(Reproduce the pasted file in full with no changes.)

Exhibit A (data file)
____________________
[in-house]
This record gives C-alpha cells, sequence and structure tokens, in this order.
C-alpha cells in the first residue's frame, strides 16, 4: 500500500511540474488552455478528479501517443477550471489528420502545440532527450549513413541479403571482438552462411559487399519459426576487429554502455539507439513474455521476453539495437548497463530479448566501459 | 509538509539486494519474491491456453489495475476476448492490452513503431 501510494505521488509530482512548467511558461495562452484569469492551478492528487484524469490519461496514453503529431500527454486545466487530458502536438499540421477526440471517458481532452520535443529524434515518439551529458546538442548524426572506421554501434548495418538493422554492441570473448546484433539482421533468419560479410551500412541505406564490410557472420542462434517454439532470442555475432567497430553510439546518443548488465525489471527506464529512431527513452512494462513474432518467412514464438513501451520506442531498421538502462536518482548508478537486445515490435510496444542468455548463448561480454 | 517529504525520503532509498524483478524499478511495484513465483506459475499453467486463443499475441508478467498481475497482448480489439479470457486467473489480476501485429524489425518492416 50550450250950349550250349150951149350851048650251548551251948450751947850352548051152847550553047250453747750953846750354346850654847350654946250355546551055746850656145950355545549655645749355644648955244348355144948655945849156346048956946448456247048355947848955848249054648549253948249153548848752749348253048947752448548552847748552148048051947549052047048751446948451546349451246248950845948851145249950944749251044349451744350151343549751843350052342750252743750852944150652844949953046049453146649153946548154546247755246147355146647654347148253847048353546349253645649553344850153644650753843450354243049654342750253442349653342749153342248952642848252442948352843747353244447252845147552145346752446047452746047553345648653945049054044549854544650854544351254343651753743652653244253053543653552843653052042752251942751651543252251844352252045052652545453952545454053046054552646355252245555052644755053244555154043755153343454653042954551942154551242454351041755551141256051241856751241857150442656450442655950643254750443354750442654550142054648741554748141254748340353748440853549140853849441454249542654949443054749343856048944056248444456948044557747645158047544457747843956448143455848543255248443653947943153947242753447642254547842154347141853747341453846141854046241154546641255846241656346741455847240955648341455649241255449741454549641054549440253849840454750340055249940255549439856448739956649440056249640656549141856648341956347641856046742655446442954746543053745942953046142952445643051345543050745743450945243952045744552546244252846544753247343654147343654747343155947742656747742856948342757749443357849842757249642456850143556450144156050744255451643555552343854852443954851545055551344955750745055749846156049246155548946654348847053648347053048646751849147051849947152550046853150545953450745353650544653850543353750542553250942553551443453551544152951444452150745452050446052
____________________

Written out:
[in-house]
This record gives C-alpha cells, sequence and structure tokens, in this order.
C-alpha cells in the first residue's frame, strides 16, 4: 500500500511540474488552455478528479501517443477550471489528420502545440532527450549513413541479403571482438552462411559487399519459426576487429554502455539507439513474455521476453539495437548497463530479448566501459 | 509538509539486494519474491491456453489495475476476448492490452513503431 501510494505521488509530482512548467511558461495562452484569469492551478492528487484524469490519461496514453503529431500527454486545466487530458502536438499540421477526440471517458481532452520535443529524434515518439551529458546538442548524426572506421554501434548495418538493422554492441570473448546484433539482421533468419560479410551500412541505406564490410557472420542462434517454439532470442555475432567497430553510439546518443548488465525489471527506464529512431527513452512494462513474432518467412514464438513501451520506442531498421538502462536518482548508478537486445515490435510496444542468455548463448561480454 | 517529504525520503532509498524483478524499478511495484513465483506459475499453467486463443499475441508478467498481475497482448480489439479470457486467473489480476501485429524489425518492416 50550450250950349550250349150951149350851048650251548551251948450751947850352548051152847550553047250453747750953846750354346850654847350654946250355546551055746850656145950355545549655645749355644648955244348355144948655945849156346048956946448456247048355947848955848249054648549253948249153548848752749348253048947752448548552847748552148048051947549052047048751446948451546349451246248950845948851145249950944749251044349451744350151343549751843350052342750252743750852944150652844949953046049453146649153946548154546247755246147355146647654347148253847048353546349253645649553344850153644650753843450354243049654342750253442349653342749153342248952642848252442948352843747353244447252845147552145346752446047452746047553345648653945049054044549854544650854544351254343651753743652653244253053543653552843653052042752251942751651543252251844352252045052652545453952545454053046054552646355252245555052644755053244555154043755153343454653042954551942154551242454351041755551141256051241856751241857150442656450442655950643254750443354750442654550142054648741554748141254748340353748440853549140853849441454249542654949443054749343856048944056248444456948044557747645158047544457747843956448143455848543255248443653947943153947242753447642254547842154347141853747341453846141854046241154546641255846241656346741455847240955648341455649241255449741454549641054549440253849840454750340055249940255549439856448739956649440056249640656549141856648341956347641856046742655446442954746543053745942953046142952445643051345543050745743450945243952045744552546244252846544753247343654147343654747343155947742656747742856948342757749443357849842757249642456850143556450144156050744255451643555552343854852443954851545055551344955750745055749846156049246155548946654348847053648347053048646751849147051849947152550046853150545953450745353650544653850543353750542553250942553551443453551544152951444452150745452050446052